After studying several methods, I decided to choose Alfred's Premiere Course. I was slightly biased as this was my professor's preferred method as she said in our pedagogy class, and she's an amazing pianist with a doctorate.

I have a six year old student, and I had her mom purchase the Lesson, Theory, and Notespeller books. My lessons right now use Lesson and Theory, and I will assign Notespeller for HW when we get to the necessary pages. I question the importance of the performance book and how necessary it is to use. I feel as if the Lesson and Theory books offer a lot of material already, especially for a 6 year old. Right now, I plan to tell the parent to purchase it when I feel like I need to supplement it, such as when the student is learning too slow, bored of the lesson music, when I feel like the student should practice more music at home, or if I want to use some pieces for review purposes.

The reason I don't want to have the parent purchase the performance book from the get-go is because I'm hesitant to charge over $30 for one set of books, and I feel like lessons should progress with new concepts as soon as the student shows a level of understanding previous concepts so we can quickly get out of method books (within 3 years in my opinion). Again, this doesn't mean I never plan on supplementing it... I just feel like I should be teaching new concepts sooner.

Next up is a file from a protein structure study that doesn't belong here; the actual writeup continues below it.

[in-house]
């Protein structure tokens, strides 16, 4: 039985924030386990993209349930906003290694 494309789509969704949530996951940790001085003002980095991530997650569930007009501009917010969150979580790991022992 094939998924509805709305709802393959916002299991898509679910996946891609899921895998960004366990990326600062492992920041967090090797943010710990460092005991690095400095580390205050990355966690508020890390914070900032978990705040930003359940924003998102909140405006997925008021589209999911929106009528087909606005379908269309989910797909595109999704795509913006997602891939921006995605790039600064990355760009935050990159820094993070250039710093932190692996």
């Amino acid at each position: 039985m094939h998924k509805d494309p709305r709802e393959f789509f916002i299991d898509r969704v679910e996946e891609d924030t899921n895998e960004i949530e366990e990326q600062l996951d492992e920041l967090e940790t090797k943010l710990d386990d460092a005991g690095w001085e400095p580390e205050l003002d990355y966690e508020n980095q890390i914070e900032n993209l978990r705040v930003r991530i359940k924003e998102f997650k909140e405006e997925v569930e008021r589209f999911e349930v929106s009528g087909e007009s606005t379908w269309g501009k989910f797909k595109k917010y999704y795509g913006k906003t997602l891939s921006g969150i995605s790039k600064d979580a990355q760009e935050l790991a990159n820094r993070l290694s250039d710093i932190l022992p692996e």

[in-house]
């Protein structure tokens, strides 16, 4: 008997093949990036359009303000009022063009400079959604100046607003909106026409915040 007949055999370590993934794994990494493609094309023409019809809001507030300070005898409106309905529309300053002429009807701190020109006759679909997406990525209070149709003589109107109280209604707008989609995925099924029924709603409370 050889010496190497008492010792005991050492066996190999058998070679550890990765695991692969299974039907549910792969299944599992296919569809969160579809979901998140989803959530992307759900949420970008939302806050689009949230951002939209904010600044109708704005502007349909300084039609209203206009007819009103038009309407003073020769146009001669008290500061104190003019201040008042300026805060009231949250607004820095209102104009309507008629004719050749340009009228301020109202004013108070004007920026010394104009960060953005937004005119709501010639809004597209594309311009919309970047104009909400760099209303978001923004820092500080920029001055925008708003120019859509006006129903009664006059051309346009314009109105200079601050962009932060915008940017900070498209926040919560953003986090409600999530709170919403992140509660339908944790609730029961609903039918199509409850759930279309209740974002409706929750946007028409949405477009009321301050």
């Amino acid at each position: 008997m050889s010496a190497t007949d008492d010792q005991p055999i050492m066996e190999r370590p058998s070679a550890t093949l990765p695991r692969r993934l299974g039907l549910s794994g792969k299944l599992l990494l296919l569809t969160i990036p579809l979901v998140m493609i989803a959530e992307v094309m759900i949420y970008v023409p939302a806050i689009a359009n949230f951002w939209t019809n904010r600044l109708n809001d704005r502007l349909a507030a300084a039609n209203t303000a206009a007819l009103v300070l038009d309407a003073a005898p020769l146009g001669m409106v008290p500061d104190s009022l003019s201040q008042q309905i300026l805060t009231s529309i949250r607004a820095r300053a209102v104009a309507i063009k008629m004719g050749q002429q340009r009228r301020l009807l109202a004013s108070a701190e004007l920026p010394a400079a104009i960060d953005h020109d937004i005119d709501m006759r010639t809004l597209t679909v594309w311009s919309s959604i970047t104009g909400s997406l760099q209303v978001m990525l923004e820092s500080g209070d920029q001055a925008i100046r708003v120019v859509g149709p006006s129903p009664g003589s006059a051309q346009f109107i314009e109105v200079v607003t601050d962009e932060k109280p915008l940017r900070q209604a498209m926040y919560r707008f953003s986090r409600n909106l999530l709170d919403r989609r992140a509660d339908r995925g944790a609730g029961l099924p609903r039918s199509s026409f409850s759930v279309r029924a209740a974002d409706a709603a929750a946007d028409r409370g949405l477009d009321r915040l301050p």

Another question... I believe we can all agree sightreading is essential. Do any of you use the sightreading books? If not, what do you use, especially for young beginners? Again, I'm too hesitant to charge too much for books.

Feel free to criticize my thinking or offer your lesson approach.

Thank you.


Novice Private Piano Teacher

BA Music, Biology Minor

Yamaha G3, Yamaha P-515
(ad)
Piano & Music Accessories
piano accessories music gifts tuning and moving equipment